Elaborating, there is a pattern of authors writing about diverse cultures using certain words, buzzwords, or themes to label their work authentic. This could include using “Abuela” in work about Latinx cultures, or certain slang in a book about African-American culture. This misrepresents these cultures. How can consumers be certain that the experiences in the books are true to the experiences faced by the people who have lived those experiences? While fiction can be fictitious to an extent, if publishing houses are promoting authenticity, that’s what should come with the purchase of the book. Can white authors writing books about other cultures without being a part of them be considered false marketing and misinformation? There is a broad ethical issue, whether or not they should be allowed to publish.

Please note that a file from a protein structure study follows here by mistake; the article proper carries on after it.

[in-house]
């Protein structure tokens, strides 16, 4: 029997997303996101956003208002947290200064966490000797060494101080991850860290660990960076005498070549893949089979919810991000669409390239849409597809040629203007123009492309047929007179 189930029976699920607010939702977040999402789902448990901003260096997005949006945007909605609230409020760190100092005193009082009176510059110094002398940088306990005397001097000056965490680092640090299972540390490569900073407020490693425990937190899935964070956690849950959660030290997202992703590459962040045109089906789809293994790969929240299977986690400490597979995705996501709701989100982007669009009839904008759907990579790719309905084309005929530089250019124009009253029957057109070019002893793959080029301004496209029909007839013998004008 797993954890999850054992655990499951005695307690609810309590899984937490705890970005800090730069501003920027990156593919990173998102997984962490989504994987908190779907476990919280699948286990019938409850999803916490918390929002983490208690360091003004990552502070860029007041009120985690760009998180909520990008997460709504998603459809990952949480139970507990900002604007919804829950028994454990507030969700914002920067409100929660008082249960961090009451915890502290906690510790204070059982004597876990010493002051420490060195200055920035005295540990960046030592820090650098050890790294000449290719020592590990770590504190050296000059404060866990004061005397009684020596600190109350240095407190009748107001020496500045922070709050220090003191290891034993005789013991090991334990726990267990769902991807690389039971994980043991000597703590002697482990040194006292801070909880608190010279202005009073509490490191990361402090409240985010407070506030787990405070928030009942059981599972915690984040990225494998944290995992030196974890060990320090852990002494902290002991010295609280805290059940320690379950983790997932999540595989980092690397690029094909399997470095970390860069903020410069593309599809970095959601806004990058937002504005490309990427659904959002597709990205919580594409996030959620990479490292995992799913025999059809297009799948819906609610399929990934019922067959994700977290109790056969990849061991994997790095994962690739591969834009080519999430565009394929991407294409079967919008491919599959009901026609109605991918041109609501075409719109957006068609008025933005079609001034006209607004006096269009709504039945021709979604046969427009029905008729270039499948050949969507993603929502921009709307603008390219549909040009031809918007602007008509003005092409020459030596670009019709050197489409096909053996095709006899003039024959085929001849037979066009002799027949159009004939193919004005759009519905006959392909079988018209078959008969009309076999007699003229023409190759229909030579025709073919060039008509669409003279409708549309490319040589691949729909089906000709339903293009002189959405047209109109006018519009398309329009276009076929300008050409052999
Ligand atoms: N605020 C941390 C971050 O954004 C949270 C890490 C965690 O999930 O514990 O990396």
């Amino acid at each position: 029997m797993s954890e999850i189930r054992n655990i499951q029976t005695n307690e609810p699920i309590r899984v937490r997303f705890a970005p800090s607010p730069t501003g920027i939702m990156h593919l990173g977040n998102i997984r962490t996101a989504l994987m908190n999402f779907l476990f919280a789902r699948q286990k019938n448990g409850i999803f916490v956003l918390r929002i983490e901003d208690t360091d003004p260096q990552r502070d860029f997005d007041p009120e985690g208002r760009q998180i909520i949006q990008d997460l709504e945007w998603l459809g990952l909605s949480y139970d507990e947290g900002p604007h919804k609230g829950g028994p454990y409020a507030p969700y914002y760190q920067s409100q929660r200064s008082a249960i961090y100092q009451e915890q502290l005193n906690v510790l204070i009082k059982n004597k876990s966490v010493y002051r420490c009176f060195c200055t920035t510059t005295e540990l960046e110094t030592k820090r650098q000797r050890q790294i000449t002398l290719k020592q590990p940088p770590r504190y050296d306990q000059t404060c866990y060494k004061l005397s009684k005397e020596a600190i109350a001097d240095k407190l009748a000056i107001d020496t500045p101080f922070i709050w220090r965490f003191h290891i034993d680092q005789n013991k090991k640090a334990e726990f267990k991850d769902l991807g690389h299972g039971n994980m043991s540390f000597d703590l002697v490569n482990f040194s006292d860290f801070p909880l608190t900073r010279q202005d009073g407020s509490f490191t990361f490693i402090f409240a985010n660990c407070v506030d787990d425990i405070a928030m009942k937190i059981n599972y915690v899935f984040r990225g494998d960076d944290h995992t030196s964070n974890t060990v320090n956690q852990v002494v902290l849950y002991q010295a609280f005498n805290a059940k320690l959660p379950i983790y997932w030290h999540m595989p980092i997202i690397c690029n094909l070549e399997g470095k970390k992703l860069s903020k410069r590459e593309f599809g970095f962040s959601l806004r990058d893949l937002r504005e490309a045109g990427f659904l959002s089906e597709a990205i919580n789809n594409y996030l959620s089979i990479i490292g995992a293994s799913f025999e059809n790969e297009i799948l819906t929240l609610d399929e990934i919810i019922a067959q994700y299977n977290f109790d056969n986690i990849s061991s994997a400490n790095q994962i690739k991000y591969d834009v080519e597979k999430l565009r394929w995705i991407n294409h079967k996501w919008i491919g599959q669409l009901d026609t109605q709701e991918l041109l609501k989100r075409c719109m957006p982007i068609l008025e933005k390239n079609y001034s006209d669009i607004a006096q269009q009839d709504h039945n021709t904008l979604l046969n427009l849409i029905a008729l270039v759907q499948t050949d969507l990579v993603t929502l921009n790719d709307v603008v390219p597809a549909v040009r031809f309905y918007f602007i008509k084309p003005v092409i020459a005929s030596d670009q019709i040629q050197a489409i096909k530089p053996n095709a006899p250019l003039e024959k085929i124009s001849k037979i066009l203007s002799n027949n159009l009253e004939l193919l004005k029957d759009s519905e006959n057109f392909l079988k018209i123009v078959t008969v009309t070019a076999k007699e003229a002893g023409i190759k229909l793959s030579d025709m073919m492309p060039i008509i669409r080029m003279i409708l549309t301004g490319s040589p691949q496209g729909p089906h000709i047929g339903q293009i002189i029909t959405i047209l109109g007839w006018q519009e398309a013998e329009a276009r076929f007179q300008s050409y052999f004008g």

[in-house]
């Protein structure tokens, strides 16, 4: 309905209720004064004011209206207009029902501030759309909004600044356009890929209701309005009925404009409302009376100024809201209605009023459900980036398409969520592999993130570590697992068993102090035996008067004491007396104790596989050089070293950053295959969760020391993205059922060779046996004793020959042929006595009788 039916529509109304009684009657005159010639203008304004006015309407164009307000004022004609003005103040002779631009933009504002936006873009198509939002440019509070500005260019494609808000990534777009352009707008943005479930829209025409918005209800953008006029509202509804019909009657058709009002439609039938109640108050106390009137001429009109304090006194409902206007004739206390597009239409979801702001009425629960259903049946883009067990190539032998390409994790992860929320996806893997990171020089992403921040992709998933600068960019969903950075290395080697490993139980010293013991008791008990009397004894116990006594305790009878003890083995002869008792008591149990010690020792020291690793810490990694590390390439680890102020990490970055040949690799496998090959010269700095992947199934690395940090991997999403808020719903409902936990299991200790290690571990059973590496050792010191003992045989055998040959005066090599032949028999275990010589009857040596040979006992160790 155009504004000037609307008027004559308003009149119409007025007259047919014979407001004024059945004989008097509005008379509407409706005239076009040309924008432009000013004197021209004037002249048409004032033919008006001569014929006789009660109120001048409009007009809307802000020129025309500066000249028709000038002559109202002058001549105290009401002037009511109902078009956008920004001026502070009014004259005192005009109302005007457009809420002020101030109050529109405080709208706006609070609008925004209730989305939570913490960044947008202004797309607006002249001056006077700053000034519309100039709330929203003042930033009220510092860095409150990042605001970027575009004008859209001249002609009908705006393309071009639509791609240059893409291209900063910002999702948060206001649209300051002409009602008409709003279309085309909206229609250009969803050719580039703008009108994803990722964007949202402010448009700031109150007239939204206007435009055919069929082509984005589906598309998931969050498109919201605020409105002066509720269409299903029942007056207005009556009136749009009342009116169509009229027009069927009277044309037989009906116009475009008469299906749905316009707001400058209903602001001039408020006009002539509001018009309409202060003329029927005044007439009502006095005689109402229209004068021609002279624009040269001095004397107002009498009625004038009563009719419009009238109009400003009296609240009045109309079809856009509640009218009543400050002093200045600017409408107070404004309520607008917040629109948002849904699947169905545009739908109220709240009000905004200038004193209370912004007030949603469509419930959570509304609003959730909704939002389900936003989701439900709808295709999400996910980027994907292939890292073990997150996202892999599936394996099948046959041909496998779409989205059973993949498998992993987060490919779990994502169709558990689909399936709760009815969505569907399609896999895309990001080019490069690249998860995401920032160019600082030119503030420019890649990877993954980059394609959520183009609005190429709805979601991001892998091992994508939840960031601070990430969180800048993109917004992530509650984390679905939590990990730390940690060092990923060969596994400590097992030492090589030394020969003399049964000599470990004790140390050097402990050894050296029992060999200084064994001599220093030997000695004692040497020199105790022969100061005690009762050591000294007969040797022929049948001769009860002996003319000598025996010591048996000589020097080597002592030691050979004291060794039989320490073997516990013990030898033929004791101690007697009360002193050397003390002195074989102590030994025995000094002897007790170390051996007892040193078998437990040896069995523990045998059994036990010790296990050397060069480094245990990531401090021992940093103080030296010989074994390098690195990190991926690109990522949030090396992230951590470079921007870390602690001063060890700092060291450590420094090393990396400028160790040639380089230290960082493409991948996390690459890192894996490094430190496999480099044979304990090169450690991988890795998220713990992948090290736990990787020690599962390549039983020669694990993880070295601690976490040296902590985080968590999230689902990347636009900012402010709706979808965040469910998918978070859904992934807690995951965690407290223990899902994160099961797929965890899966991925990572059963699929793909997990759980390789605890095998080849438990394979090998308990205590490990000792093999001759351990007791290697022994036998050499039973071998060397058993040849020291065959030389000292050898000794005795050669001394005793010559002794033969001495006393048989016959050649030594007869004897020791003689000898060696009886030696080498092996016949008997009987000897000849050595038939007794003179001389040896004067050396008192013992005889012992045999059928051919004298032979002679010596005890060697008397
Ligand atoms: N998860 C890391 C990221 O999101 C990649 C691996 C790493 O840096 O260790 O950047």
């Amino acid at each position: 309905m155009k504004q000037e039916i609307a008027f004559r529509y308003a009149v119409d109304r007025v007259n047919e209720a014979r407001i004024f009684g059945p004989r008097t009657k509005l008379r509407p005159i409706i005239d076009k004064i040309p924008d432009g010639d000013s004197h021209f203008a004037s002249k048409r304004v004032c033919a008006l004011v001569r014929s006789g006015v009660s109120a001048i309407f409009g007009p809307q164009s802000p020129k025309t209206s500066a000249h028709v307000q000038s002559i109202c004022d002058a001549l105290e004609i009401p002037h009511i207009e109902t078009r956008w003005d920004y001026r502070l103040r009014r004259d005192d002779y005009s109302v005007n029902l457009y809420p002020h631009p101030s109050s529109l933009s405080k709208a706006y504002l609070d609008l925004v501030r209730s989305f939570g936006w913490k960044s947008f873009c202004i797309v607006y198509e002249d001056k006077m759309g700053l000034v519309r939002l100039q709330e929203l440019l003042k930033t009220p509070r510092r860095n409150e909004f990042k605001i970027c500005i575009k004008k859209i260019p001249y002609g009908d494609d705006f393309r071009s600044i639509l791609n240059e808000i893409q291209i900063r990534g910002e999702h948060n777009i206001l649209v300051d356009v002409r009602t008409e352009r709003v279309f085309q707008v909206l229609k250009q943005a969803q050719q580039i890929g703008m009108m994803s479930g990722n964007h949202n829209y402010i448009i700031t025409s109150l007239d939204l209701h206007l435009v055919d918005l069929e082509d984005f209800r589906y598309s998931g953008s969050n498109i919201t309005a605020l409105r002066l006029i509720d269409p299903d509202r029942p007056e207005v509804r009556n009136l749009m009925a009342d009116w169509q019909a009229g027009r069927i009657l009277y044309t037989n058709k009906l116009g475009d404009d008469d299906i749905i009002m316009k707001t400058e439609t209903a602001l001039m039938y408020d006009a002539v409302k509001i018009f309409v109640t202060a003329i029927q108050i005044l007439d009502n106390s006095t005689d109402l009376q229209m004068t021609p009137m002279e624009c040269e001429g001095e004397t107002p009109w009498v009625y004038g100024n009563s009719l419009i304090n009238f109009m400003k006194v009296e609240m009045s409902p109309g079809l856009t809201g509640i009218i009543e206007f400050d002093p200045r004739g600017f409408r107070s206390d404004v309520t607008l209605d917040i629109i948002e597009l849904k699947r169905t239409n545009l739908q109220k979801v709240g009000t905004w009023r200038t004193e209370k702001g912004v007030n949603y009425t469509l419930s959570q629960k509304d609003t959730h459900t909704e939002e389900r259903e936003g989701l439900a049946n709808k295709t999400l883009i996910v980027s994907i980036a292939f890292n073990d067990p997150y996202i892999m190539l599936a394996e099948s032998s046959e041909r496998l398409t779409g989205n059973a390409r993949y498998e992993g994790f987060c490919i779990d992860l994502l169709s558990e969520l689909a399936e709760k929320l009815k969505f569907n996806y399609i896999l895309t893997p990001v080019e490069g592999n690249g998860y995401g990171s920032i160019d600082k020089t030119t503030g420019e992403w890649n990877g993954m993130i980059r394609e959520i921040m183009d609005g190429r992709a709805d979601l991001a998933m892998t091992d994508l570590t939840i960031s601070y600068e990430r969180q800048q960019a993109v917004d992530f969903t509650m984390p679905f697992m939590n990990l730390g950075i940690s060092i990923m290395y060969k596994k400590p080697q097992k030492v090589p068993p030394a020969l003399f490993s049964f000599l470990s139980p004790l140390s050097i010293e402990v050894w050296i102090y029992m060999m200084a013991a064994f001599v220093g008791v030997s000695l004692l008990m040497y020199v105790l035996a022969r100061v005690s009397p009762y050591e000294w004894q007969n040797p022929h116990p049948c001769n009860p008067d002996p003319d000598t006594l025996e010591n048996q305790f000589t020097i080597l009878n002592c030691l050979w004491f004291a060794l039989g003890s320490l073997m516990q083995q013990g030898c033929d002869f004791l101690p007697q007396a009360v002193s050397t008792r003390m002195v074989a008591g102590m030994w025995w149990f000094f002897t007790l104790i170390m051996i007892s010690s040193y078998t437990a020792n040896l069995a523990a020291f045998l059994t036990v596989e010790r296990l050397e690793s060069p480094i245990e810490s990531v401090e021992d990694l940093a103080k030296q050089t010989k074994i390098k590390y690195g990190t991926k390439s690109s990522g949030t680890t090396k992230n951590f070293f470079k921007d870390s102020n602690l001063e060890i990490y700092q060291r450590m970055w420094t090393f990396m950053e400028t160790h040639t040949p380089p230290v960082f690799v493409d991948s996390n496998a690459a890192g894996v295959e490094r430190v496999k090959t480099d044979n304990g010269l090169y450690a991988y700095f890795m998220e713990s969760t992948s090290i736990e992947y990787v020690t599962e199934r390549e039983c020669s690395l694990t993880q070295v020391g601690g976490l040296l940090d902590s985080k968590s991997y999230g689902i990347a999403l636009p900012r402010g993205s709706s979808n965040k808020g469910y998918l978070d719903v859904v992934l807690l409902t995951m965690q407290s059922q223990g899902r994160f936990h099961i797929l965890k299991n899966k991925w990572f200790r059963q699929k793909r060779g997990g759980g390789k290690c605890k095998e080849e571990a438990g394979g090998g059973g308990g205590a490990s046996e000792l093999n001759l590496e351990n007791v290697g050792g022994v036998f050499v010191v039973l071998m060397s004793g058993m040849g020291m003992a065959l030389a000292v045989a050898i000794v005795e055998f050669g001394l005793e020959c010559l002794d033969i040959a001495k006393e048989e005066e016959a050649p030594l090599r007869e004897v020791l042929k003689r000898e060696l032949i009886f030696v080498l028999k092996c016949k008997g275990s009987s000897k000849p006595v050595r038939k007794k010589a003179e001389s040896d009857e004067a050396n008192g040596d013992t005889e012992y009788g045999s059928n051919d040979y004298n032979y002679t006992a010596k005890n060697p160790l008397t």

When these authors write books, they not only take away the opportunities of authors writing truthfully and honestly but they in a way, take away their narrative power and demean the value of their work/experiences. To children who are themselves a part of those cultures, this misrepresentation can be demeaning, and foster insecurity.

Where is the Coverage

With an issue that seems to have so much impact, and with so many authors speaking against it, one would believe that the whitewashing, difficulties in being published, and overall discrimination of the industry are well known. However, the issue of a lack of diversity in publishing is starkly absent from the news. When over 1 million books are being published a year, it can be hard to keep track of the names, much less the genre, diversity and race of the main character.